Enough is enough
As teachers we understand there is a certain sacrifice we need to make to our community. But when is enough, enough?
The message sent to us from the Tahoe Truckee Unified School District (TTUSD) is they care about our “programs.” I believe teachers are the foundation of the “programs” offered in our district. The board does a great job of getting money to our “programs,” but they are unwilling to budget for teacher pay increases or cover our sky-rocketing insurance costs.
Teachers are faced with a 16.5 percent increase in medical insurance premiums for 2005/2006. That 16.5 percent increase is on our total premium, some of which is paid for by the district. The real impact is much greater than 16.5 percent on our out-of-pocket expense. I currently pay about $280 a month; but next year I will pay about $416 a month for the same medical plan.
I am one of the “fortunate” teachers because I will earn a 1 percent pay increase for step next year. The step relates to years of teaching experience. On our current pay scale, many teachers are frozen at certain steps and can not earn a 1 percent pay increase for three years; and our most experienced teachers will never get that step increase because they are frozen on the final step.
Teachers are also able to earn a 1 percent pay increase for moving over a column. Column refers to the educational experience a teacher has, which is basically credits earned by taking college courses. In order to move over a column, a teacher needs to earn 15 semester credits, the equivalent to a full time college load for one semester. Teachers are frozen on column increases when they have earned 90 credits above their B.A. or B.S. degree. This is the highest educational requirement for similar districts, offering the lowest pay once the maximum column is reached (Tahoe Truckee Education Association negotiation fact sheet). I am frozen on column and can no longer earn this 1 percent pay increase for any additional education.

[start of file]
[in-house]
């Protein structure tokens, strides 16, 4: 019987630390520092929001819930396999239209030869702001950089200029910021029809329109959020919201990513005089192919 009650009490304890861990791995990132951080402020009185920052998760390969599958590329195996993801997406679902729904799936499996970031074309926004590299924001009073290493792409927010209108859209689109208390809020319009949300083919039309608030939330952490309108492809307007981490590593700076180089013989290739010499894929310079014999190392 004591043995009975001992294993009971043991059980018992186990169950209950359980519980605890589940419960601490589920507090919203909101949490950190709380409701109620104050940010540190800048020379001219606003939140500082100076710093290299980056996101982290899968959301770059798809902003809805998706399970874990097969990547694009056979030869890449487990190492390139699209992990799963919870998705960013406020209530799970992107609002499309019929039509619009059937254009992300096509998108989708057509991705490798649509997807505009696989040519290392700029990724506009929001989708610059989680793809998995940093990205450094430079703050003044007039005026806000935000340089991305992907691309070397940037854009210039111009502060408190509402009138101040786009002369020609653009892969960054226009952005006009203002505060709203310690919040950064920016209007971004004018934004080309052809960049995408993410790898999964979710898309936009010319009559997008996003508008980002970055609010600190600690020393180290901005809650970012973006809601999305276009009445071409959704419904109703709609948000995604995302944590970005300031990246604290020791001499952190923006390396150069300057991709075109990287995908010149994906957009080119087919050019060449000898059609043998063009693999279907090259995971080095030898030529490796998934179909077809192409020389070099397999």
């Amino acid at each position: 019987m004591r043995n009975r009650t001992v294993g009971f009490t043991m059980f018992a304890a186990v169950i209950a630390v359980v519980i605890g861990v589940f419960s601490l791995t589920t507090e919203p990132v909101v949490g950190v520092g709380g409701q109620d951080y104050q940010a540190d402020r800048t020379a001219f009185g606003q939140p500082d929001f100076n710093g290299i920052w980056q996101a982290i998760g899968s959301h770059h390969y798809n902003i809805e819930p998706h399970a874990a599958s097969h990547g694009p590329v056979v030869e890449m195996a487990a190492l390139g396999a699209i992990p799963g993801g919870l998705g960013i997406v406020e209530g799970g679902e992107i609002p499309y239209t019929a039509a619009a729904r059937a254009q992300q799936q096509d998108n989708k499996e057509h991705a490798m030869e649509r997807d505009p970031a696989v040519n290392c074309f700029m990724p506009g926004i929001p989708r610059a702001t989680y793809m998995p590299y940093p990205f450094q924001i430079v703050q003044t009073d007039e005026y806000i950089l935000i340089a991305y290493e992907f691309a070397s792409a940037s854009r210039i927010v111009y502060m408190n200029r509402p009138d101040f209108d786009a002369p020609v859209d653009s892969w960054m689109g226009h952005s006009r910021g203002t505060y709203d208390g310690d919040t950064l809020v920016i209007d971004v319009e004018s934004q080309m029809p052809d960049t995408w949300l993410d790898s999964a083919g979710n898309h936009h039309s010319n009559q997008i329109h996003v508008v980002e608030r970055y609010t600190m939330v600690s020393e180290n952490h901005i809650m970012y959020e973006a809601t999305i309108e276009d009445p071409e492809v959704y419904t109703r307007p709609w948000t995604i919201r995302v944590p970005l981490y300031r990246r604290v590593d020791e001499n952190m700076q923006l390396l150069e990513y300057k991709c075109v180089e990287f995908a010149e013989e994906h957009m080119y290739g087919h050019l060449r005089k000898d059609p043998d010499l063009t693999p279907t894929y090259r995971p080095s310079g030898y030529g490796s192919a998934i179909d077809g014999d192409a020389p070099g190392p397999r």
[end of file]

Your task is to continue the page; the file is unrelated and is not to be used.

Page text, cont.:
For a teacher in the Tahoe Truckee Unified School District to earn a 2 percent pay increase under our current contract, they must not be frozen on step or column and take a full semester’s worth of college courses. There is no stipend or compensation awarded to teachers to help pay for the college courses to earn the column pay increase. Fifteen upper division college credits can run as much as $5,500.
When is enough, enough? It is time to adjust teacher pay so the pay is equivalent to similar districts. Compared to similar districts, we are the lowest paid teachers. I also believe our top district administrators should have a pay adjustment so they are in line with the teachers.
Currently, our top administrators are paid at the highest end of the spectrum, when compared to similar districts. Why is there such a discrepancy between teacher pay and top administrative pay?
In her guest column (“Two sides to teacher pay story” May 25, 2005), Cindy Gustafson, the president of the school board, stated that the top administrative adjustments only make up a very small percent of “the total allocated to teachers’ salaries.” So, it is fine to pay top administrators significantly more because there are fewer of them?
Let’s keep in mind that since the 1999/2000 school year, teachers’ salary increases have totaled 11.74 percent, while the superintendent increases have totaled 54.74 percent (TTEA negotiation fact sheet). Enough is enough!
Trent Kirschner is a teacher at Tahoe Truckee High School.
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